Since early April I have written approximately 15,000 words on Malaysia’s 13th general election. That is the length of one and a half academic articles in the social sciences. It is about 1/4 of a decent sized academic book; as a comparison, my thick-ish book was 87k words of text plus another 13k or so of references. The posts are spread out over four blogs (this one, New Mandala, Nottingham’s CPI blog, and the Monkey Cage). They comprise original research on an important topic in contemporary comparative politics, exploit a new data source, engage with existing scholarship, and use the latest methods.
Is this the future of academic research and publishing? Some might think so. In fact, the idea of producing new scientific research in real time, in a publisher-free, open-access format, for immediate consumption by close network of fellows scholars is the epitome of what research ought to be like in the internet age. No waiting for an editorial decision. No territorial gatekeepers at the reviewer stage. Real time feedback on each step of the process. The possibility of dialog with critics.
Maybe so, but as a natural contrarian, I’m skeptical that these changes are on the horizon. And now I have one data point. So here are some notes and reflections on this process of “long form research blogging”. Of course, I welcome further thoughts from readers in the comments.
Different than Scholar-Blogging
Over the past ten years we have seen a rapid growth of “scholar-blogs,” particularly in political science and economics. These are blogs which publicize new research, either working papers or new publications, alongside shorter commentaries on current events from an informed disciplinary perspective. The list of these is endless, and they are great (my regular reads include the Monkey Cage, Blattman, Consider the Evidence, Economist’s View, Phil Arena, Dart-Throwing Chimp, Bellemare, Understanding Society, IPE@UNC, and probably 50 more that I am forgetting). But rather than platforms for publishing, these scholar-blogs are more like dissemination mechanisms for existing work.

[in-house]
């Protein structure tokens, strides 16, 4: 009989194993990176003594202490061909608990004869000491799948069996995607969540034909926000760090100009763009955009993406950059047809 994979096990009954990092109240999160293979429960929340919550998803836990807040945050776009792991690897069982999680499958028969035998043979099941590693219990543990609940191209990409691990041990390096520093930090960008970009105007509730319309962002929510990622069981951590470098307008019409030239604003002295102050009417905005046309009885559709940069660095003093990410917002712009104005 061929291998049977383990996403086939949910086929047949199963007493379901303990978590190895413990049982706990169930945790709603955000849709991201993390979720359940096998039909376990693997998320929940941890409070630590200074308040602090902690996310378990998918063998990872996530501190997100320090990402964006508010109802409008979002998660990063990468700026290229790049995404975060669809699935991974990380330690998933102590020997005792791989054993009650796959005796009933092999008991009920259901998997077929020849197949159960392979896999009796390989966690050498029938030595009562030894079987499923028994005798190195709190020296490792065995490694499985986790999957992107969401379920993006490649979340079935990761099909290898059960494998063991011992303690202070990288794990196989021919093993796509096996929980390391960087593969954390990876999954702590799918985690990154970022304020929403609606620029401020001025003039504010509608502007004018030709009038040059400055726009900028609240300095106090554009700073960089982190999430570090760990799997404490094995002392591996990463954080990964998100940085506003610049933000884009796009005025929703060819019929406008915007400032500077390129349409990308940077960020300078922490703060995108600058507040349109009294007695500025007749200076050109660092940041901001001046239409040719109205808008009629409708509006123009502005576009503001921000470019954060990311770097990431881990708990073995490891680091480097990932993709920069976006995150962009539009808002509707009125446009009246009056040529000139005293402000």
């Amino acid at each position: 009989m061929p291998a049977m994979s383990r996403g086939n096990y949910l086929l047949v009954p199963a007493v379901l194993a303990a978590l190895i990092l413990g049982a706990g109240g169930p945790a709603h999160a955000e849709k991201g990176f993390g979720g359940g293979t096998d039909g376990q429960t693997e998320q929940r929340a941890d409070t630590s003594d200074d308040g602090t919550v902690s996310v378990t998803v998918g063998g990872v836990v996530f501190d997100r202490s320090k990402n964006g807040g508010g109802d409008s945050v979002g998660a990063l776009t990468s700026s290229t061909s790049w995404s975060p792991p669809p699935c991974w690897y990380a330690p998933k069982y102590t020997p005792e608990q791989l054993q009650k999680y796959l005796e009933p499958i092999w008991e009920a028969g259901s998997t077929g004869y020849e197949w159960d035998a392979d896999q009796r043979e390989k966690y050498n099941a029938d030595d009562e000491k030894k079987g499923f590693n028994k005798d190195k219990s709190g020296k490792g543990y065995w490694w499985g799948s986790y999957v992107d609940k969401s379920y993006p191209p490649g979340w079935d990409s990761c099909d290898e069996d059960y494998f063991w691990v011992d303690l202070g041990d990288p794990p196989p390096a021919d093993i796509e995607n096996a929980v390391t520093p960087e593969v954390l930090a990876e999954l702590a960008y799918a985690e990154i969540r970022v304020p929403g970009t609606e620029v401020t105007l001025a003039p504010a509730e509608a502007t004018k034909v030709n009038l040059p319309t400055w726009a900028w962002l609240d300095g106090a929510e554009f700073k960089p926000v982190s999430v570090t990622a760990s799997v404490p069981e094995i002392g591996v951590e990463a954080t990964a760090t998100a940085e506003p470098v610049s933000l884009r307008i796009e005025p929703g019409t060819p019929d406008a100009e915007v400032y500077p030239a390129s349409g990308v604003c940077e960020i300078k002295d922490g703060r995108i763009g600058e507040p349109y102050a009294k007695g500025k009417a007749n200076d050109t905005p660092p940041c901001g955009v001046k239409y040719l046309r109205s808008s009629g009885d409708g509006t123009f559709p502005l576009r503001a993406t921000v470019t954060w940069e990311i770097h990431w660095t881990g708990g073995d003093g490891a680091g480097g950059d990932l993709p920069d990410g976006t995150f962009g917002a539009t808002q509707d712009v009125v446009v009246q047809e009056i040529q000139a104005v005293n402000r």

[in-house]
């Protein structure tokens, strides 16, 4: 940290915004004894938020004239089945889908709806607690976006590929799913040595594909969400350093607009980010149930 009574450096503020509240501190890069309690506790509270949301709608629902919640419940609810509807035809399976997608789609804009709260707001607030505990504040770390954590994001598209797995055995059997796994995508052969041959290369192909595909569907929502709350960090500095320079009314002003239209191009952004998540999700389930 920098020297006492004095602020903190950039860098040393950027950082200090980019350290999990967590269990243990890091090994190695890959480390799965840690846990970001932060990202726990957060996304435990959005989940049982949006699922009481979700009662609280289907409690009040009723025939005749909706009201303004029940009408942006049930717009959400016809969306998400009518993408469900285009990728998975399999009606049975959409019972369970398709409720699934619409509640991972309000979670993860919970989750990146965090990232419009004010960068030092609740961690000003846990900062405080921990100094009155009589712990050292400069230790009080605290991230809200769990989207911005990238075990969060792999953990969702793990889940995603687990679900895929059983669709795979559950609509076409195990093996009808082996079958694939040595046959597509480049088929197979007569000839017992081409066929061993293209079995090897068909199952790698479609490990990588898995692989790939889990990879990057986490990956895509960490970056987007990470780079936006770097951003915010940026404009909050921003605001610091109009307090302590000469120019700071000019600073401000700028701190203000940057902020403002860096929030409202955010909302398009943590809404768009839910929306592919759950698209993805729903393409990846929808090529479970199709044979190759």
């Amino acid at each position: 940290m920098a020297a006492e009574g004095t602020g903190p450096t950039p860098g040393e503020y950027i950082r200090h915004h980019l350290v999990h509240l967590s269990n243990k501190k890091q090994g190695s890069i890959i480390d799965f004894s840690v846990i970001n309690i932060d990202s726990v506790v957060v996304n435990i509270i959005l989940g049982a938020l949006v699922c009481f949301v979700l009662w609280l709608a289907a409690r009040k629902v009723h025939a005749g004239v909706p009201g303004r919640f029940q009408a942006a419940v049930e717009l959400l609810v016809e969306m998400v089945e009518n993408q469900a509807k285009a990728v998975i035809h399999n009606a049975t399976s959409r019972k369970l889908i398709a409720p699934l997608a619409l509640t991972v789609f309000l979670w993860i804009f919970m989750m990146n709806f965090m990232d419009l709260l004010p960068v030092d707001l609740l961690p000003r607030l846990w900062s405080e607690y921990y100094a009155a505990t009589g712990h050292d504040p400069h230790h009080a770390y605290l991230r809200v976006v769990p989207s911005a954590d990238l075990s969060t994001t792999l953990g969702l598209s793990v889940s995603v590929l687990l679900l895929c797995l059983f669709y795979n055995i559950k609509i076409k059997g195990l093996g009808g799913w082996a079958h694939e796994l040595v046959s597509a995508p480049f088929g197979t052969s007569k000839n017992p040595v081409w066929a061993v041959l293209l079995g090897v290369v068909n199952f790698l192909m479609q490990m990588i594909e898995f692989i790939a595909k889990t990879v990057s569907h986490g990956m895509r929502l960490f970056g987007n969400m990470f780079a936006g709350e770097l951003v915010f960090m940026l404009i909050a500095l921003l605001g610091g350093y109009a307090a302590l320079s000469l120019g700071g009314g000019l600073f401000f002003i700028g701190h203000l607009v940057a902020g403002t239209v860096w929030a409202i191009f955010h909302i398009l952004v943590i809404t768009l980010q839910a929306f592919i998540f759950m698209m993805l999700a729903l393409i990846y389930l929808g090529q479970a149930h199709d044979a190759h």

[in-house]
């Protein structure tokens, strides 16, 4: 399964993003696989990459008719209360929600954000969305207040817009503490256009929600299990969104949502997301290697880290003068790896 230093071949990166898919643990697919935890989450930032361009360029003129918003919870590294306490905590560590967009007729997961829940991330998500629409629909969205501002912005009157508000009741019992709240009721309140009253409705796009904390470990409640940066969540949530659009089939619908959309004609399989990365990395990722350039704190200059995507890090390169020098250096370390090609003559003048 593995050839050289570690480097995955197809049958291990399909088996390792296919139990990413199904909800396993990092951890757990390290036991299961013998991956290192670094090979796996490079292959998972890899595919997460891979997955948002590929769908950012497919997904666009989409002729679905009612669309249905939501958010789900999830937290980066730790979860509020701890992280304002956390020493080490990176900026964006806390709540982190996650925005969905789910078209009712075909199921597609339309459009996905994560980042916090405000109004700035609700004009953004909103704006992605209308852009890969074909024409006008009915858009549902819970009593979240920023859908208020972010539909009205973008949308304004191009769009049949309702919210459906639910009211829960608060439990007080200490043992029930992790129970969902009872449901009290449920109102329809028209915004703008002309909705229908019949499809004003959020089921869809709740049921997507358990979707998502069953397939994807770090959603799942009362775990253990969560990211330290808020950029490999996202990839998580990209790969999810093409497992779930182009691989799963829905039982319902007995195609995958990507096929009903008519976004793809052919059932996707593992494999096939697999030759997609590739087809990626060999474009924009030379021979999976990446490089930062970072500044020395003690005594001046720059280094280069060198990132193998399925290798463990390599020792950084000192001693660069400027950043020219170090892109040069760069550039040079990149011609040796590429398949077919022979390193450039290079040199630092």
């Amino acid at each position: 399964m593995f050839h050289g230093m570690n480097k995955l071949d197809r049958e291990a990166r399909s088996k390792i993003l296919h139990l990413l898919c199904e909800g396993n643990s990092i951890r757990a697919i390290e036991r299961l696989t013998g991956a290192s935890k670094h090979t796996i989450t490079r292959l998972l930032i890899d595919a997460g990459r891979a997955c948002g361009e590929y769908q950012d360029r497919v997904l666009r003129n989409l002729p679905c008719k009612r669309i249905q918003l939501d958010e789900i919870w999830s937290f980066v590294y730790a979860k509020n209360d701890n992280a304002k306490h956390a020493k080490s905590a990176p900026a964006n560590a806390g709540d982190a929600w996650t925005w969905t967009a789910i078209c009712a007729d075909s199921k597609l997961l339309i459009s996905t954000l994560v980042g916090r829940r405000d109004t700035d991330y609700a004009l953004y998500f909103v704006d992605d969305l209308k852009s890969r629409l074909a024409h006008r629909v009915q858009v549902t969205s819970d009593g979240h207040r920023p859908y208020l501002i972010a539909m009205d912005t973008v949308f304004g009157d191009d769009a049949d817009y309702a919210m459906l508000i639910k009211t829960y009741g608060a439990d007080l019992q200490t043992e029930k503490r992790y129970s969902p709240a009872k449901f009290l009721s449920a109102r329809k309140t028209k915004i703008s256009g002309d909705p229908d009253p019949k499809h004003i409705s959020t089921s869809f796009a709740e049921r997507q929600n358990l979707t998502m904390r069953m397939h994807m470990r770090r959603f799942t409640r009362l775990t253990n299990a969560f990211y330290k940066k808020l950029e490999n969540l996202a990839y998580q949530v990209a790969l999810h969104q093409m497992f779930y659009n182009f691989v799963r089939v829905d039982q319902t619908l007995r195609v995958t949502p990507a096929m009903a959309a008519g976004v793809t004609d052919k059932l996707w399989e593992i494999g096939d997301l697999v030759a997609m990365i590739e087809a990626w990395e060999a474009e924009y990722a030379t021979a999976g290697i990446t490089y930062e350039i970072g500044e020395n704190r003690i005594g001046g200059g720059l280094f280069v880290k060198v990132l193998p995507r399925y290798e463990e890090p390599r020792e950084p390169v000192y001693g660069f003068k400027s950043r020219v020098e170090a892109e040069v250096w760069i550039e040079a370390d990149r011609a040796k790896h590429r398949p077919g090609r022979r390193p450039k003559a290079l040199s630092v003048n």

Producing new research, published as a series of blog posts, is much more rare. My posts have not been about summarizing research produced elsewhere, but rather about producing something new, here, in pieces. The closest parallel I can see is Sides and Vavrecks’ The Gamble, which we saw unfold in real time during the 2012 presidential campaign. But even they had a contract with Princeton University Press before they started.
The observation here is that while I see lots of scholar-bloggers these days, their blogs are not yet widely used to publish new research.
Full disclosure: throughout these posts, I have violated rule number 1 of writing. That is, I have not thought particularly hard about who my intended audience is. Is it political scientists? Asianists? Malaysians citizens?
Part of the reason for this is the blog’s history. My wife (girlfriend at the time) and I started it nine years ago as a way to keep our parents informed about our daily doings overseas. In the early years, most posts were about how neat it was to see an orangutan eat a banana, things like that. I have only recently come to focus on a wider audience, and to understand the professional function of blogging. (And the personal still creeps in: my next blog post will be a review of two new craft beers from Bali.)